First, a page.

But now the telegraph lies abandoned, obsolete as a form of communication in the electronic age, and don Jubilo is on his deathbed, mute and estranged from his beloved wife, Lucha, who refuses to speak to him. What tragic event has come between two such sensuous, loving people to cause their seemingly irreparable rift? What mystery lies behind the death of the son no one ever mentions? Can their daughter bring reconciliation to her parents before it is too late, by acting as an interpreter between them, just as Jubilo used to do for other people?
Swift as Desire is Laura Esquivel's (Like Water for Chocolate) loving tribute to her father, who worked his own lifelong magic as a telegraph operator. In this enchanting, bittersweet story, touched with graphic earthiness and wit, she shows us how keeping secrets will always lead to unhappiness, and how communication is the key to love.
©2001 Laura Esquivel; (P)2001 Random House, Inc., Random House AudioBooks, a Division of Random House, Inc.
I was a high school history teacher and a physician assistant-retired.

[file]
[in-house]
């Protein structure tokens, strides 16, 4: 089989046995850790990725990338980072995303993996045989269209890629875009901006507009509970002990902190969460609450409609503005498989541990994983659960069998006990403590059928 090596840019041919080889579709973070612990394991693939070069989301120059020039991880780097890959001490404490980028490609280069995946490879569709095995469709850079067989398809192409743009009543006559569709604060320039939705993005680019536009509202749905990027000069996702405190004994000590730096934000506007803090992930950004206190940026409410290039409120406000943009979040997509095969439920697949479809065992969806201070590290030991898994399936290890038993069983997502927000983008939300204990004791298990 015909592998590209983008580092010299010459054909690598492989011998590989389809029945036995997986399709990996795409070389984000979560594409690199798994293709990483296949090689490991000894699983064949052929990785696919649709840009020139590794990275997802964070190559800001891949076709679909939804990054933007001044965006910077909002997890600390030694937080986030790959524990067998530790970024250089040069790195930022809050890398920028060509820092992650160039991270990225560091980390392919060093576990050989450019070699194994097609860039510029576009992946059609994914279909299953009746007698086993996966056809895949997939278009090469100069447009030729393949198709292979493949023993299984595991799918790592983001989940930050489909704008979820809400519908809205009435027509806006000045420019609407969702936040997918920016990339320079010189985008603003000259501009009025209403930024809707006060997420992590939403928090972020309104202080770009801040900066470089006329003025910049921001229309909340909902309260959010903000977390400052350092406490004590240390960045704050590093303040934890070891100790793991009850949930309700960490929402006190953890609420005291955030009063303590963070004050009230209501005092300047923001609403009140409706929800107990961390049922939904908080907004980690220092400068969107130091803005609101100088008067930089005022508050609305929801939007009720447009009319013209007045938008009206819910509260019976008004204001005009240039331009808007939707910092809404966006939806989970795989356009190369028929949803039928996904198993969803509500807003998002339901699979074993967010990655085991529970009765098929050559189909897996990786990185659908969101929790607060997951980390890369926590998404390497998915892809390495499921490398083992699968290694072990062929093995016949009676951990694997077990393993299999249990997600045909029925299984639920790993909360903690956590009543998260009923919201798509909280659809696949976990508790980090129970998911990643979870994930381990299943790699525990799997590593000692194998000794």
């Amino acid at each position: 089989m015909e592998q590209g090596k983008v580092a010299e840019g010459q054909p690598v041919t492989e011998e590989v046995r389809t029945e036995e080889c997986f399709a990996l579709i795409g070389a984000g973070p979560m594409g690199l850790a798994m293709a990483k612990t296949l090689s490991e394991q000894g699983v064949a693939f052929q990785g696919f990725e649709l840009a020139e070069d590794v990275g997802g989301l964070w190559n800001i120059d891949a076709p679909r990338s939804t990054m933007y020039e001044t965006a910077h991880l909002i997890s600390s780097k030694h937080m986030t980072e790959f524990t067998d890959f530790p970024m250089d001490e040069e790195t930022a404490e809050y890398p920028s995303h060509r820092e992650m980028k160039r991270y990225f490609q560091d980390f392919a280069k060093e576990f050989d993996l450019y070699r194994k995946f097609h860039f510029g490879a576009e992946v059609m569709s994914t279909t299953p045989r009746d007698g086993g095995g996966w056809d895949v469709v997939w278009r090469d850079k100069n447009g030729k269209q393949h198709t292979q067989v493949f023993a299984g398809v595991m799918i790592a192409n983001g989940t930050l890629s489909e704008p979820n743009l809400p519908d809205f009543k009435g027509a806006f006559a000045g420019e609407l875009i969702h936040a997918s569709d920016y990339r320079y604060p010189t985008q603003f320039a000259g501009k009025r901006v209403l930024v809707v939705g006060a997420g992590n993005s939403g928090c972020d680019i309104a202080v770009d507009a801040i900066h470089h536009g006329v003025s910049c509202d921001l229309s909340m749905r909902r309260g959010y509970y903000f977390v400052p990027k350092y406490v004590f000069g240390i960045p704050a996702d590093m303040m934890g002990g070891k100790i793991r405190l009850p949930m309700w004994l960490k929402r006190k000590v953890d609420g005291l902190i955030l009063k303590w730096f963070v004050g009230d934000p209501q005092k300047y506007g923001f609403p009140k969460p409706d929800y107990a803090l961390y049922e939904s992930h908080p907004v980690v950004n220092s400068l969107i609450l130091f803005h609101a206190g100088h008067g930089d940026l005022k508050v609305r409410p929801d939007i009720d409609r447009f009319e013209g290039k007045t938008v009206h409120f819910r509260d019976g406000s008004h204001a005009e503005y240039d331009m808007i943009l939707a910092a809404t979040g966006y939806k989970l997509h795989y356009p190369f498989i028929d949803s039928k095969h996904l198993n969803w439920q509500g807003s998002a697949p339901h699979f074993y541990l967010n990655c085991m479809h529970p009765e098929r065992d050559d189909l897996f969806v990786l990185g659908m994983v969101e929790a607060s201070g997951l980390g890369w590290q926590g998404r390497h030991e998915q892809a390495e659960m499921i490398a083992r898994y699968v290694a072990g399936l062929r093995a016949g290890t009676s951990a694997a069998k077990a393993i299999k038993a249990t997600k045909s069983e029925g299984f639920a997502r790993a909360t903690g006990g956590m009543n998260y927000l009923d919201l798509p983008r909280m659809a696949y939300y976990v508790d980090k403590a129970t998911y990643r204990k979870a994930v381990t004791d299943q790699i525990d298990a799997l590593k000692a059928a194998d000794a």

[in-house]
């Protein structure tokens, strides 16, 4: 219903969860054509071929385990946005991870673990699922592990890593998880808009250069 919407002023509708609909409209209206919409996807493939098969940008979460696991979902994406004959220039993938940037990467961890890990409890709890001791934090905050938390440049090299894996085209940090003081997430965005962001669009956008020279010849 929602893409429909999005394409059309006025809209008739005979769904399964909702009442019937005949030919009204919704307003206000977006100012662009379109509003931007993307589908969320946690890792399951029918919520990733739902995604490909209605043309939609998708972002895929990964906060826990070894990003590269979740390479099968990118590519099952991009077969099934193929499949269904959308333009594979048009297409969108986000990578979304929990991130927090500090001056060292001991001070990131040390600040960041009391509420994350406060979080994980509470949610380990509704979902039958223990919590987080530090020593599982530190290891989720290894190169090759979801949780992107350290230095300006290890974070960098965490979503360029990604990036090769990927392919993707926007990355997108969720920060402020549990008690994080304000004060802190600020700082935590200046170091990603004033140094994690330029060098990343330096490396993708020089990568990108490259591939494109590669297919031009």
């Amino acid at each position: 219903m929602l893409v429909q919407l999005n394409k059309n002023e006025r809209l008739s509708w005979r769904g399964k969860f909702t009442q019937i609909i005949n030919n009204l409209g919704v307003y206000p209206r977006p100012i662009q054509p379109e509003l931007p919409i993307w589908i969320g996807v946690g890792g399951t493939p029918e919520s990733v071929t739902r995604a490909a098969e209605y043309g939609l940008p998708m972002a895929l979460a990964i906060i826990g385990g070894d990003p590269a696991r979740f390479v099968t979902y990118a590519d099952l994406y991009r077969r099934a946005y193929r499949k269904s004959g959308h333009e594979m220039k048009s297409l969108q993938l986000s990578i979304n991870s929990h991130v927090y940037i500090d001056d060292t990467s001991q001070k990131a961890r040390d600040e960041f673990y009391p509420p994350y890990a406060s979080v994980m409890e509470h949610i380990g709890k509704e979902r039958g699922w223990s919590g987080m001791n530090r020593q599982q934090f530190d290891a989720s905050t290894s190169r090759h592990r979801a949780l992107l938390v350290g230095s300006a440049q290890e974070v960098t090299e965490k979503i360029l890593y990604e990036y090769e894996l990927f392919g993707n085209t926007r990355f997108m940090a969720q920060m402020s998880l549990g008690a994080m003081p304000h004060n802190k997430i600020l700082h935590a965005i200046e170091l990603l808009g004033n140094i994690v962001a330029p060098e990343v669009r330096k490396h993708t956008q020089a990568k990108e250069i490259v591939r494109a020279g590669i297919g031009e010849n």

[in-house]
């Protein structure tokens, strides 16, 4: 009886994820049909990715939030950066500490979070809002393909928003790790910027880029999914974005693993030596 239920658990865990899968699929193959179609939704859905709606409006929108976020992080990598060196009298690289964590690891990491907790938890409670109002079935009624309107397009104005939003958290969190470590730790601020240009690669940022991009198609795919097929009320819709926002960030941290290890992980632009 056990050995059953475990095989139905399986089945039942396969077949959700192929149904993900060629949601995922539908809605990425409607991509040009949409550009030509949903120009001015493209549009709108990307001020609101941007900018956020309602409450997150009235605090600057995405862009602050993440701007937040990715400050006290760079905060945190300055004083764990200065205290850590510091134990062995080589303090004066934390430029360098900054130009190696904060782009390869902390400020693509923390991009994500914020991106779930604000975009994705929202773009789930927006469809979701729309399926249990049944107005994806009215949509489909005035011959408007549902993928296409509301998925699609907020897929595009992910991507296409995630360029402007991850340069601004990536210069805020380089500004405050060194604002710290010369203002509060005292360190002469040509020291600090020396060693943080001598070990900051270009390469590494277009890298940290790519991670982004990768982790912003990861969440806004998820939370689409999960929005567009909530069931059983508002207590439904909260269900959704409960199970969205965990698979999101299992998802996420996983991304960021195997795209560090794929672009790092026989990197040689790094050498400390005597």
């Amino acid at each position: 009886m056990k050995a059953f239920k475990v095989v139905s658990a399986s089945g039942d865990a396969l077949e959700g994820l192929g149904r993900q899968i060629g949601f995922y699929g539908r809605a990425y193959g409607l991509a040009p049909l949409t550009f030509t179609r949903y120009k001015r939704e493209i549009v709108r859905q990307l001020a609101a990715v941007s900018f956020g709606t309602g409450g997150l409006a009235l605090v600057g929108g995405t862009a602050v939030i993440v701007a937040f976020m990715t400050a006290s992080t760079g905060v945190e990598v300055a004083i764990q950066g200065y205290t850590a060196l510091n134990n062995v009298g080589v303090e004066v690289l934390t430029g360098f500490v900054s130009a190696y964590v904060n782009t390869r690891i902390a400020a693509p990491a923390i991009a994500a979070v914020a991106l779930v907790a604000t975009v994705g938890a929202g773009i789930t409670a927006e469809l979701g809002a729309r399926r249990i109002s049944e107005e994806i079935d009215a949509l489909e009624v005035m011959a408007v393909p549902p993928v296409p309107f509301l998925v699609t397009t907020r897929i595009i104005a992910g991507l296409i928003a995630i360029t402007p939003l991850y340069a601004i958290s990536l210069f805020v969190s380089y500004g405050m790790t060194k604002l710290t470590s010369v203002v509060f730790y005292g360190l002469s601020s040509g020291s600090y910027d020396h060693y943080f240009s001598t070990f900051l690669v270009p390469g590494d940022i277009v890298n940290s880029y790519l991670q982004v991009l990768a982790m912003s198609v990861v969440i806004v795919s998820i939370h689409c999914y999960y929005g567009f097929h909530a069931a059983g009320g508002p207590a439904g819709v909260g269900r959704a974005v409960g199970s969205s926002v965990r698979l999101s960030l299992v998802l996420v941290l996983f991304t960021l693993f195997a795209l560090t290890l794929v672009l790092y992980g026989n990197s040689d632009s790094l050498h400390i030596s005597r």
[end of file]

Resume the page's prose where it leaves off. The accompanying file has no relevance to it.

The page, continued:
Laura Esquivel tells the unforgetable story of Jubilo a man born with the unique ability to bring people together. He could also see into the hearts of men if sun spots didn't interrupt the flow of electricity that provided him with his power. He works as a telegrapher in a South American country when the telegraph was the fastest means of communication, and Esquivel uses his job as a methphor to demonstrate his abilities.
The story opens with Jubilo, bed-ridden after a stroke left him speechless, being tended to by his daughter because his beloved wife and he were estranged. The question is: How could a loving and kind man, endowed with the gift of laughter and joy, be separated from the only woman he ever loved? Esquivel carries the reader back to his youth and caressingly explains the irony of fate that made him uncommunicative.
The book is in the tradition of "Love in the Time of Cholera", but not as dense.
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